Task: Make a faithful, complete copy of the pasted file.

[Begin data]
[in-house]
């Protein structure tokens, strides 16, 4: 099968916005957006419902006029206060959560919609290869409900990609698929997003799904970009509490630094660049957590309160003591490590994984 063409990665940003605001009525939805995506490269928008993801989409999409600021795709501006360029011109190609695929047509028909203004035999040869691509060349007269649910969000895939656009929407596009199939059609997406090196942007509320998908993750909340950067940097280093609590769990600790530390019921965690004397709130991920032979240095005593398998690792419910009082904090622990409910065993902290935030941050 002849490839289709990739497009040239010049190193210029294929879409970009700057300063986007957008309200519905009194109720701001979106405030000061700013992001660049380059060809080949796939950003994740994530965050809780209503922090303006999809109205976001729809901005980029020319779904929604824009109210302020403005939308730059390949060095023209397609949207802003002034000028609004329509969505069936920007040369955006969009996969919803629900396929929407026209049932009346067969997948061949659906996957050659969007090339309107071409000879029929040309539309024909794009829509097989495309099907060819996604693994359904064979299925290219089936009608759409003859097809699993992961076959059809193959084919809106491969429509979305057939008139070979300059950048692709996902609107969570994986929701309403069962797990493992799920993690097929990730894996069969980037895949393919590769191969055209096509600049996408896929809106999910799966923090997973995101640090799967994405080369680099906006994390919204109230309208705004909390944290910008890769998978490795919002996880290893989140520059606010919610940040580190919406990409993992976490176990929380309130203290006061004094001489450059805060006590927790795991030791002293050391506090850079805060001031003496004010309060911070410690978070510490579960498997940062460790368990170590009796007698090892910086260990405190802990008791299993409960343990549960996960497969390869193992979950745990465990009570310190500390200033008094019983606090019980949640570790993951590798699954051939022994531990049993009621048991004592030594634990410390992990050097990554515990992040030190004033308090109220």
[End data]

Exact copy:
[in-house]
């Protein structure tokens, strides 16, 4: 099968916005957006419902006029206060959560919609290869409900990609698929997003799904970009509490630094660049957590309160003591490590994984 063409990665940003605001009525939805995506490269928008993801989409999409600021795709501006360029011109190609695929047509028909203004035999040869691509060349007269649910969000895939656009929407596009199939059609997406090196942007509320998908993750909340950067940097280093609590769990600790530390019921965690004397709130991920032979240095005593398998690792419910009082904090622990409910065993902290935030941050 002849490839289709990739497009040239010049190193210029294929879409970009700057300063986007957008309200519905009194109720701001979106405030000061700013992001660049380059060809080949796939950003994740994530965050809780209503922090303006999809109205976001729809901005980029020319779904929604824009109210302020403005939308730059390949060095023209397609949207802003002034000028609004329509969505069936920007040369955006969009996969919803629900396929929407026209049932009346067969997948061949659906996957050659969007090339309107071409000879029929040309539309024909794009829509097989495309099907060819996604693994359904064979299925290219089936009608759409003859097809699993992961076959059809193959084919809106491969429509979305057939008139070979300059950048692709996902609107969570994986929701309403069962797990493992799920993690097929990730894996069969980037895949393919590769191969055209096509600049996408896929809106999910799966923090997973995101640090799967994405080369680099906006994390919204109230309208705004909390944290910008890769998978490795919002996880290893989140520059606010919610940040580190919406990409993992976490176990929380309130203290006061004094001489450059805060006590927790795991030791002293050391506090850079805060001031003496004010309060911070410690978070510490579960498997940062460790368990170590009796007698090892910086260990405190802990008791299993409960343990549960996960497969390869193992979950745990465990009570310190500390200033008094019983606090019980949640570790993951590798699954051939022994531990049993009621048991004592030594634990410390992990050097990554515990992040030190004033308090109220």